ExploreNorth, your resource center for exploring the circumpolar North

Return to the Home Page The ExploreNorth Blog About ExploreNorth Contact ExploreNorth

Search ExploreNorth

North Pole 2000

by Murray Lundberg

Dateline: April 7, 2000

    Few places on earth are inaccessible to today's adventurer. Even the North Pole, once among the most-feared places on earth, sees visitors on a regular basis now. In 2000, at least 8 expeditions are scheduled to reach the top of the world.

    Perhaps one of the best indications of how commonly the Pole is reached is the fact that it seldom makes the general news anymore. Paul Landry and Paul Crowley of Iqaluit, Nunavut, are on their way, yet even their home-region newspaper has no updates on their progress. Some of the expeditions, though, have Web sites where you can keep track of their progress - you'll find them linked below.

    As of today, "Team Polar 2000", a 6-man team recruited from the Royal Marines Commando unit has covered almost 100, and is on schedule to reach the pole by mid-May.

    Gus McLeod reached Elliot Lake, Ontario last night, and hopes to reach Churchill today on his way to become the first person to fly an open-cockpit airplane to the Pole.

    Alan Bywater of England had planned to walk to the Pole, but broke his leg when he fell crossing a pressure ridge on a training hike near Iqaluit in February.

    Richard Weber, a member of the 1985 Steger dog-sled expedition, is trying to ski to the Pole this year.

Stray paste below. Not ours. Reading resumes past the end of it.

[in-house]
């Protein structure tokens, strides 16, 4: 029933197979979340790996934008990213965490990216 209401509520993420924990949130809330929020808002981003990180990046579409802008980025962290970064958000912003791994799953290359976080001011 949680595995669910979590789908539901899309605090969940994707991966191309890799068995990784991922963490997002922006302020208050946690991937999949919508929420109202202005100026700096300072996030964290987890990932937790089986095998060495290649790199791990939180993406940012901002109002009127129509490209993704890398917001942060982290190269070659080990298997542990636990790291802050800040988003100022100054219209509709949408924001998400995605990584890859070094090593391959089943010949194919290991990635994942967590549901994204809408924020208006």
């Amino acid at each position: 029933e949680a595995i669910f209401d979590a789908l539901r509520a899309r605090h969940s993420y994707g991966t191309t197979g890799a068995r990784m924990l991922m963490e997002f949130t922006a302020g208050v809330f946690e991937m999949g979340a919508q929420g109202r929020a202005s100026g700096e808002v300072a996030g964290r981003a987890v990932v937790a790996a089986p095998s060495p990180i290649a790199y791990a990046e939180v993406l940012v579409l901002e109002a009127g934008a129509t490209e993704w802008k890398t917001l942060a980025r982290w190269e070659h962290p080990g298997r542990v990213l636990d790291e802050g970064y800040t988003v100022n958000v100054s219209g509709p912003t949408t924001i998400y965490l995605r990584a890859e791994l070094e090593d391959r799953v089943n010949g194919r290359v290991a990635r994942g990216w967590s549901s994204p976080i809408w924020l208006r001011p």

On March 27, the British team reported that "A 2-man Icelandic team attempting an unsupported walk to the pole have run into difficulties. (They set out a week after our team.) One of the team is suffering very badly from frostbite and is returning to Resolute on the 28 March leaving his companion to carry on Solo."

    Illinois-based tour company Northwest Passage, who in 1993 became the first tour company to offer a dogsled expedition to the North Pole, now offers a wide range of options for varying fitness levels. You can drive a sled to the pole through the Canadian Arctic, you can ski the last 60 miles to the pole from the Russian Arctic, or you can fly to the pole to meet any of the land parties.

    Siberia is also the jump-off point for trips offered by Minnesota-based Nomads Adventure & Education, who offer the opportunity to either ski the final 60 miles to the Pole, or take a helicopter.

To Arctic & Northern Explorations Links

Save on Marmot at Altrec Outdoors